About

itinerant lawyer2ABOUT ME: How do you do justice to a life in a few sentences?

I am a father, husband, son, brother, colleague, former corporate lawyer, would-be poet, tree-hugger, businessman, bread-baker, singer (in the shower). whistler and introvert who loves people and plants and life. I think a lot, probably more than is healthy.  I write so that my thoughts can keep moving – by expressing myself, I make space for new thoughts to come in.

I live in the New Forest in southern England, with my wife and son. I love trees.

ABOUT THIS BLOG: For reasons not clear to me, I have been driven for much of my life by a quest for truth and justice.

I am also intrigued by wholeness – the idea, expressed both in modern physics and in ancient mystical traditions, that underlying everything in the universe is one single energy, the Word (in the Bible), Brahman to the Hindus. E=mc2. Some call her God. How do we live if we take wholeness seriously?

Rather to my surprise, in response to what I consider an insane society we live in, I have ended up as a sort of activist, although I rarely go on protests or marches. Instead I like to play with, and share, words, seeking new perspectives that can expose new truths. My sort of activism was beautifully described by Vaclav Havel, the playright, former dissident and eventually president of the Czech Republic. He wrote that those who refuse to submit to an immoral system can choose to live with truth. “Living within the truth”, he writes, “is an attempt to regain control of one’s own sense of responsibility.”  A dissident, or truth-teller, aims to serve life, “to say aloud what they think, to express their solidarity with their fellow citizens, to create as they want and simply to live in harmony with their better self.”

This fits perfectly with my own philosophy. Rather than rant or blame, I seek to explore and to challenge in my quest for truth, and this blog bears witness to my attempts. I look forward to encountering some of you along the way.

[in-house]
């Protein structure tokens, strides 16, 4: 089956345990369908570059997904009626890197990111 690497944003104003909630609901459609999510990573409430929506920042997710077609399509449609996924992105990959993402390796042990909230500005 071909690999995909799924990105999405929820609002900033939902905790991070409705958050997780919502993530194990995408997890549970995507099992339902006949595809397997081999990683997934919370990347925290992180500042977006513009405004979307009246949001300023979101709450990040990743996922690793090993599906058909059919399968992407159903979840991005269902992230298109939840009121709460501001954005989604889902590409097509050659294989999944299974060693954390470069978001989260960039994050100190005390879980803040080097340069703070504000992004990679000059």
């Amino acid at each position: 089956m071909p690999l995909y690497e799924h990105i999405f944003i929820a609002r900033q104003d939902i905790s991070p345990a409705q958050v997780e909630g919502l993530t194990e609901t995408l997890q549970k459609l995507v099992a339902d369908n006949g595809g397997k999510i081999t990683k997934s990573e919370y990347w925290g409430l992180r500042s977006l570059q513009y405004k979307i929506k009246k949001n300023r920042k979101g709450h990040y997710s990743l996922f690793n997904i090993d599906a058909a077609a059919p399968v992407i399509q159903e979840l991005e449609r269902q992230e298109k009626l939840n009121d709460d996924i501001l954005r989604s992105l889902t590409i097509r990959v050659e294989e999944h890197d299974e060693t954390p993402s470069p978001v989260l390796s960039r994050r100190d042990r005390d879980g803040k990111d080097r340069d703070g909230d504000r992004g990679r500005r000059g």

OTHER STUFF: Here are some websites which present different aspects of me and my work:

New Forest Advisory; (my advisory service for small businesses – de-mystifying the law)

Riversimple, (eco-car company I am involved with)

Mastery in Sustainability (a personal, ecological and spiritual development course I co-facilitate)

www.patrickandrews.co.uk. (personal website with some old writings)

N.B. I no longer practise as a lawyer – indeed at times in my career I have angrily rejected being called a lawyer. But the label seems to have stuck and so, for this blog at least, I claim it.

§ 3 Responses to About

  • Diletta Prando says:

    You are so insightful my dear friend. A revolution of ideas needs to occur on what control and governance need to mean in today”s world….may your ideas be heard.

  • ed says:

    you are not alone. whatever you tried to do in this life will forever remain as your legacy. mistakes made despite purity of intent will be forgiven, I imagine. but have you and I gone far enough? I ask this question of That Which we cannot see, ever around us and within us. is that foolish?! I would ask every person to try it once every morning for a week. answers frequently arrive for me, subtle and quiet as the songs of birds in the still of the morning. I’m not good at it, but it encourages me and inspires me. best to you and your family. may you bless others according to how you have been blessed.

  • […] Patrick Andrews points out, in a blog for the Ellen MacArthur Foundation, that the governance processes in our businesses are not designed for systems-thinking and emergence, they have been designed for the Industrial Era, hence left-brain dominance prevails where the rational reductionist mind master’s over the intuitive, relational mind. To Patrick ‘It is time, to start experimenting with the corporate structure.’ As Margaret Wheatley put it, ‘Organisations of all kinds are cluttered with control mechanisms that paralyze employees and leaders alike… We never effectively control people with these systems, but we certainly stop a lot of good work from getting done.’ […]

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